Saturday, 21 September 2013

Puebla 1862 - A Mighty Mean-Fowt Fight

Vive La France!
After playing a Mexican Adventure game last week, and a few smaller test games at odd moments during the week, I have been revising my square-grid ACW rules 'Mighty Mean-Fowt Fights' (available on the 'Free Stuff' page of this site. There were a number of aspects of the rules that I'm still not happy with, and I have been tweaking, changing and rewriting.

This morning I had the time to set up a full game to try out the changes. I'll probably write up what I'm changing in another post, so this will just be a report of the game.

Although the rules were written with the ACW in mind, I have used them for the South American Wars of Liberation and, as last week, the Mexican Adventure of 1862-67. I decided to play another game of the latter, because I had enjoyed having the figures out last week so much.

I decided on a refight of the First Battle of Puebla, when a French army launched a head-on assault against the forts defending that city, and were repulsed, an event still celebrated in some parts of Mexico as Cinco De Mayo. For inspiration I used a scenario in Tim Tilson's 'Colonial Campaigns - Maximilian In Mexico' booklet. This is designed for use with 'The Sword and the Flame', but the scenarios are adaptable, especially for a more abstract set of rules like 'Mighty Mean-Fowt Fights'.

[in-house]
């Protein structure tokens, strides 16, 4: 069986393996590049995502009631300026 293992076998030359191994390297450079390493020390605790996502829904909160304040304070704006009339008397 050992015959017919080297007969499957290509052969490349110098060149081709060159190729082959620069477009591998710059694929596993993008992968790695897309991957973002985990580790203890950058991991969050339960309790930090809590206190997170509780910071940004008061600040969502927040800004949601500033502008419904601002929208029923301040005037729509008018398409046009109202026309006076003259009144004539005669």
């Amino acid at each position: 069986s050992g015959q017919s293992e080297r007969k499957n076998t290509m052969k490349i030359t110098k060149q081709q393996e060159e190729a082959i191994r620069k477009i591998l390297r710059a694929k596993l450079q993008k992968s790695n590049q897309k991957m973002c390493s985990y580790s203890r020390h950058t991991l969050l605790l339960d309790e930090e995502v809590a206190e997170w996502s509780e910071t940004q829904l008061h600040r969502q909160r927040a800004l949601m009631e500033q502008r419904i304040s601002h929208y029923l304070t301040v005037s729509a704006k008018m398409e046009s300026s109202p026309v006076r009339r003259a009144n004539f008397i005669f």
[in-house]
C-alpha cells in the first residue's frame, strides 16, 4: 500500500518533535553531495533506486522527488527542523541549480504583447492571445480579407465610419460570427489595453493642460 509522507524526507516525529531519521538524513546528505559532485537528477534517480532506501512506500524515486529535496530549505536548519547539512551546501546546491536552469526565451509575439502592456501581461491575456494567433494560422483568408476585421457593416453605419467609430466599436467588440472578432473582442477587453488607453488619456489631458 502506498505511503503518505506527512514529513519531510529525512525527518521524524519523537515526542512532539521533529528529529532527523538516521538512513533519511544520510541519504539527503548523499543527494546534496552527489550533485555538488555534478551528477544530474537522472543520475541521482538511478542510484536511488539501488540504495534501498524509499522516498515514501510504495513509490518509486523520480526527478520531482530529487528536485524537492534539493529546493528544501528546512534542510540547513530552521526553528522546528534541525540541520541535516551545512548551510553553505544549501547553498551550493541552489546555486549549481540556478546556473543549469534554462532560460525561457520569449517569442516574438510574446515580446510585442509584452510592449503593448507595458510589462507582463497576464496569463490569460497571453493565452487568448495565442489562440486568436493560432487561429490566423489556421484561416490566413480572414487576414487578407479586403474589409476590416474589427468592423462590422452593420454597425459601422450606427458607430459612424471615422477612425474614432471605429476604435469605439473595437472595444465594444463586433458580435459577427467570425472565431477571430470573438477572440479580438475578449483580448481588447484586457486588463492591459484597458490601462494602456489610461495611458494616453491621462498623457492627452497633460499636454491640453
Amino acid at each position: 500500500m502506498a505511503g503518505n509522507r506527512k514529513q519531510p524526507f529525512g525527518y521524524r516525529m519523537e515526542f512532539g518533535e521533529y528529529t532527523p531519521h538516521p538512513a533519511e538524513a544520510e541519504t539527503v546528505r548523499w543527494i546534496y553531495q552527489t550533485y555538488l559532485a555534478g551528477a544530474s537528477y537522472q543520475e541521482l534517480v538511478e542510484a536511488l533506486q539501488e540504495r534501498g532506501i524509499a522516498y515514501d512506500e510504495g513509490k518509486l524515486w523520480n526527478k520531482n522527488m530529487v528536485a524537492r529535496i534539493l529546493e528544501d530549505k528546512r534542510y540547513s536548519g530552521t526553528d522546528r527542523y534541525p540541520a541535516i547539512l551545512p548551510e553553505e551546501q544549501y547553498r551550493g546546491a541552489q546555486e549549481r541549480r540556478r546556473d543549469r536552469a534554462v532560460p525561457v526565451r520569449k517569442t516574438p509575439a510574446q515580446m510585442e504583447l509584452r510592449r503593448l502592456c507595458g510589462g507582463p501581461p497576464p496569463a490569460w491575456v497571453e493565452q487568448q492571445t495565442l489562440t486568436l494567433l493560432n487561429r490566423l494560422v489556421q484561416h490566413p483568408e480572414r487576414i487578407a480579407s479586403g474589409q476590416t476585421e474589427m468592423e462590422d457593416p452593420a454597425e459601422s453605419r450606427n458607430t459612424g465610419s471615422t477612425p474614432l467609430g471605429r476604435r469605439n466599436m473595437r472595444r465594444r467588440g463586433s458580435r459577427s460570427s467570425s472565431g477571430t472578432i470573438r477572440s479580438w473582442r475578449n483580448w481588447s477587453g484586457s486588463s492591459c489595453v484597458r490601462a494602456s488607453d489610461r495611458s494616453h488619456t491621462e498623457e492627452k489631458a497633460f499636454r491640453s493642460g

Here's the set-up, looking from the French side of the battlefield. In the distance is the city of Puebla and in front of it a ridge-line. On the ridge are two forts, Guadelupe (left) and Loreto (right). Between them is a simple entrenchment. In the foreground is a building (which I think might be a brickworks, according to one map I've seen).

The French army. I have an OOB for this force somewhere, but couldn't find it, so I may have made a few things up. Specifically I added in some Mexican allies. The French had four regular infantry units, one elite, one regular cavalry and two regular artillery. Their Mexican allies consisted of three militia infantry, and two militia cavalry. At the back can be a seen the force's commander.

The Republicans had the following troops: two regular infantry, four militia infantry, two militia cavalry and a militia artillery. So a very fragile force, but with solid defensive positions.

Here's the Republicans deployed. The regular infantry were in the forts, with the artillery entrenched between them. The militia infantry and cavalry was held in reserve, aside from one unit which was in the brickworks and tasked with delaying any advance on that flank.